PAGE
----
As the importance of a few selected cells is increasingly recognized as driving tumor development, metastatic dissemination, and resistance to therapy, single-cell genomics emerges as a promising tool to understand tumor heterogeneity.
“Obtaining the whole transcriptome from single cells is invaluable, because every cancer cell is different, every cell is at a different developmental stage, and to truly understand carcinogenesis you really need to do it at a single-cell level,” states Kaiqin Lao, Ph.D., principal scientist in the molecular cell biology division at Applied Biosystems, a division of Life Technologies.
In collaboration with a group from the University of Cambridge, Dr. Lao used Applied Biosystems’ SOLiD system to perform digital expression profiling of a single mouse blastomere and identified 75% more genes than by microarray methodologies.
This approach unveiled 1,753 previously unknown splice junctions and, for the first time, unambiguously confirmed that 8–19% of the genes with multiple known transcript isoforms, expressed at least two isoforms within the same blastomere or oocyte. This finding will provide insight into biological processes relying on specific isoforms and facilitate their selective therapeutic manipulation.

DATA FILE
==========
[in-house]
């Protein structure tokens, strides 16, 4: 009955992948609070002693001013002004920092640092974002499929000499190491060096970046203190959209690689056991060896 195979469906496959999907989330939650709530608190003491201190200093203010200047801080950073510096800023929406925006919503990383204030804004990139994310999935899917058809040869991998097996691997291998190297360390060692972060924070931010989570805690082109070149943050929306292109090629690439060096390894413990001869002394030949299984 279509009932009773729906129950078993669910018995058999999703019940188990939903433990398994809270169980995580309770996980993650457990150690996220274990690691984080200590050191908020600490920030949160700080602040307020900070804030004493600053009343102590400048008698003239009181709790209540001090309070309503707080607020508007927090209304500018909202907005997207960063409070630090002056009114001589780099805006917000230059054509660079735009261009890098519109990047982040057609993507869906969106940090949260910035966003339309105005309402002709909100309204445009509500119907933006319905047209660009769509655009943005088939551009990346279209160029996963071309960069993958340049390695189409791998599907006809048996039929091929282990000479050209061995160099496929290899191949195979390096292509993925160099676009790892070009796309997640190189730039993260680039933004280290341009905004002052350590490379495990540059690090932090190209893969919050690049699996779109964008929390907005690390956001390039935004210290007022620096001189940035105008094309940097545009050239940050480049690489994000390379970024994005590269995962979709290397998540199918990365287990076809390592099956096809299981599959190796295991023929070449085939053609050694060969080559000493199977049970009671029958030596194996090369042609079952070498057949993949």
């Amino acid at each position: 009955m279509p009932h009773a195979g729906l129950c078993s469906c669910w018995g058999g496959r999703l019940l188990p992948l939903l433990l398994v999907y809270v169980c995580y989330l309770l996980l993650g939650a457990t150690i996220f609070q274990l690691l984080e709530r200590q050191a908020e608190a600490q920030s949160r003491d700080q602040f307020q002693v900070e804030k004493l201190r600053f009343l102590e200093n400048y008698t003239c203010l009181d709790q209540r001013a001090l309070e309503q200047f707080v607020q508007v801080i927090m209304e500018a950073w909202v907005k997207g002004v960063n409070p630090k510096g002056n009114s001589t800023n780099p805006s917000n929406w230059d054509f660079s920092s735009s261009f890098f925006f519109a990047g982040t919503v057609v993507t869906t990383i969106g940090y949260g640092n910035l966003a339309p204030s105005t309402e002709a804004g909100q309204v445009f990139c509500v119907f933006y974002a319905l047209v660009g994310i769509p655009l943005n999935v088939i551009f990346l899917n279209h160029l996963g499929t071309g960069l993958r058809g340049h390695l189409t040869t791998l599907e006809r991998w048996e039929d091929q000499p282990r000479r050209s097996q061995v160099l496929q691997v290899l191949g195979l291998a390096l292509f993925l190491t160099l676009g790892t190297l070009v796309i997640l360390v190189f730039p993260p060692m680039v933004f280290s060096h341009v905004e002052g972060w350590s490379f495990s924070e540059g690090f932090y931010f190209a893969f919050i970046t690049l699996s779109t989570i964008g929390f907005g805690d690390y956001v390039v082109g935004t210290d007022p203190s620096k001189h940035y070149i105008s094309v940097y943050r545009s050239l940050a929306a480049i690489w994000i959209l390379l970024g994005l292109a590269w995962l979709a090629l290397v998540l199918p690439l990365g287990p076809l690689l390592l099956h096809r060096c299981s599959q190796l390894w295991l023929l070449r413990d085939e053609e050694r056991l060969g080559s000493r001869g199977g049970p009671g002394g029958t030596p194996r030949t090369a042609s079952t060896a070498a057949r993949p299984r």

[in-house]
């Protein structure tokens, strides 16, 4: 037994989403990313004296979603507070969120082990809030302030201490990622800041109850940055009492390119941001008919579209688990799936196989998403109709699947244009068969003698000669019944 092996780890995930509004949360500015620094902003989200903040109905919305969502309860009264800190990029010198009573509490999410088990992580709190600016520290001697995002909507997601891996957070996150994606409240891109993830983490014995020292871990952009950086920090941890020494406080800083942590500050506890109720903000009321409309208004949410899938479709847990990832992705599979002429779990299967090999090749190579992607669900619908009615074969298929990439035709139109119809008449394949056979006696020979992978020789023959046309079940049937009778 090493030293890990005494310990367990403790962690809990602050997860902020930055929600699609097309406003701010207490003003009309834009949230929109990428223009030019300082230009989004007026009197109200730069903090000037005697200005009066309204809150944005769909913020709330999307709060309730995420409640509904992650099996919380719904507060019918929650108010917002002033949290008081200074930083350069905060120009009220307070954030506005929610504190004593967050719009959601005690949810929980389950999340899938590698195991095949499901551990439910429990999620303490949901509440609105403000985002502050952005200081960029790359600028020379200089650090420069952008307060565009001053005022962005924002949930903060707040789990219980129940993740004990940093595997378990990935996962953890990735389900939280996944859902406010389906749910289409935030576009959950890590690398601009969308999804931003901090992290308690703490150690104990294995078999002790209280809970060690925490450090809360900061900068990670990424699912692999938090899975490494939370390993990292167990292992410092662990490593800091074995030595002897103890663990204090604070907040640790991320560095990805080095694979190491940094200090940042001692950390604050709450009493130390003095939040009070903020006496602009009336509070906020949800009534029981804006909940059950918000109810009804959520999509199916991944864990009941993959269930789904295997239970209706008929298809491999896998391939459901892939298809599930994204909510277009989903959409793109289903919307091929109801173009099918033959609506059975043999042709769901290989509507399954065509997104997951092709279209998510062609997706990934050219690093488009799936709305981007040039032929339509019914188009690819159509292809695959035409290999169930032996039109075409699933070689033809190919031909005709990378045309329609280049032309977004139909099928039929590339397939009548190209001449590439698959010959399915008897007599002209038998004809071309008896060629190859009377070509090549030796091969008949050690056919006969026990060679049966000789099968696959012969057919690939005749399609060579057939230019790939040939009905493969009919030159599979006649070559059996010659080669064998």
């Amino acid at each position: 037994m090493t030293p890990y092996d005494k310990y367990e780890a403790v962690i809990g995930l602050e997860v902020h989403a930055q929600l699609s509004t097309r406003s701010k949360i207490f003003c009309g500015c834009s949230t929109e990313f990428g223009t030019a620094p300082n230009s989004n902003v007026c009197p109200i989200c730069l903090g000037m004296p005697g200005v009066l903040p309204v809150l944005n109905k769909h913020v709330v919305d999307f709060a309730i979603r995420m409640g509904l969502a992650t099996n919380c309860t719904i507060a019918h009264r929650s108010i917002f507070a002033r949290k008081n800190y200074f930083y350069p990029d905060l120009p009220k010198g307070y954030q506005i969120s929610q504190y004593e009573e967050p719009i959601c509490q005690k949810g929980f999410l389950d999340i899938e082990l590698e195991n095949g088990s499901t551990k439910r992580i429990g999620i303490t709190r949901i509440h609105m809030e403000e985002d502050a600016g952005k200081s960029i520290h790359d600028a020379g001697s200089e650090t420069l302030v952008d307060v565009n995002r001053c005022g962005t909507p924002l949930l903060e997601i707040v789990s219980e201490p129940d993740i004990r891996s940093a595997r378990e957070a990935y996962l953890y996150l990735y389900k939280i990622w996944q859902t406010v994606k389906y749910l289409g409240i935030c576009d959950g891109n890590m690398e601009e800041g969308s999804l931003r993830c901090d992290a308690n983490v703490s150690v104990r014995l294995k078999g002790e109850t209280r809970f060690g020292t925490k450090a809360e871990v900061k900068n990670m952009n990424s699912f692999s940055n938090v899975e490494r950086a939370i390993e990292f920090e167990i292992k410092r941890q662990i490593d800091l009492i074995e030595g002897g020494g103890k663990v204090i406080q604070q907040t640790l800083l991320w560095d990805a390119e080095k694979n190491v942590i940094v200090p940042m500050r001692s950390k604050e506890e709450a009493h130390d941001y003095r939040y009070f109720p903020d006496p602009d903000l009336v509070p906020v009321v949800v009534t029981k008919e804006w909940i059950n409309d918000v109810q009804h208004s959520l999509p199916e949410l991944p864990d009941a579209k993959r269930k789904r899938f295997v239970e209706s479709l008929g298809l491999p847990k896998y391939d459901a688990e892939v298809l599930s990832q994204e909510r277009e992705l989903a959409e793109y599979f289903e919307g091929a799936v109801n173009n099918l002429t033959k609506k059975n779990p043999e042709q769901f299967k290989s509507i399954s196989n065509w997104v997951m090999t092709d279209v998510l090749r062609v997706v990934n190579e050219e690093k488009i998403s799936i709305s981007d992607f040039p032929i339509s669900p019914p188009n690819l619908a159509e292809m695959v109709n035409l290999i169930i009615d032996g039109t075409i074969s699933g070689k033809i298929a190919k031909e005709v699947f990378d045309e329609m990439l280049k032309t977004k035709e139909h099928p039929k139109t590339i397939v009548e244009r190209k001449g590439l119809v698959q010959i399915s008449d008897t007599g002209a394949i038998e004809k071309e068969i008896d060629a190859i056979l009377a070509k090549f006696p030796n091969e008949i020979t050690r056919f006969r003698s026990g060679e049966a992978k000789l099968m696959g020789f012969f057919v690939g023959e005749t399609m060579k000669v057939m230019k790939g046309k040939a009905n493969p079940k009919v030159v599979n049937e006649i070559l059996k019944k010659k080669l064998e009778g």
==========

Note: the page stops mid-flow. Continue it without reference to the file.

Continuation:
“This is really intriguing and important,” states Dr. Lao. “With conventional transcriptome assays it was not possible to ascertain if the multiple transcript isoforms found in a tissue or organ coexist in the same cell, or if they are just expressed in different cell types or at different cell cycle stages of the same cell type. This knowledge is crucial to provide a real understanding of the transcriptome complexity within individual cells. Such single-cell technology would be very important to gain a greater understanding of the behavior cancer stem cells and solid tumors, such as breast cancer, exhibit.”
Measurements relying on genetic material extracted from entire organs or tissues do not reveal the heterogeneity of genomic information. “The ability to truly perform single-cell nucleic acid measurements, which retain the true, unbiased information coming from cells, is the gold mine in genome biology,” believes Patrice Milos, Ph.D., vp and CSO at Helicos BioSciences.
A recent innovative approach developed at Helicos relies on sequencing RNA from small numbers of cells by capturing the polyA tails of the cellular transcripts through hybridizing to an oligo-dT surface. The RNA-DNA hybrids formed as a consequence of this strong and stable interaction are then subjected to sequencing-by-synthesis by using Helicos’ True Single Molecule Sequencing (tSMS)™ technology. This approach does not require ligation or PCR amplification steps and thus offers an unbiased view of events at what will become single-cell nucleic acid levels, according to Dr. Milos.
Increasingly, new experimental tools become informative about discreet features that set individual cells apart and reveal their contribution to the population as a whole. In this context, Richard Feynman’s words, so eloquently illustrating the need to explore individual components that shape entire systems, become very relevant: “Nature uses only the longest threads to weave her patterns, so each small piece of her fabric reveals the organization of the entire tapestry.”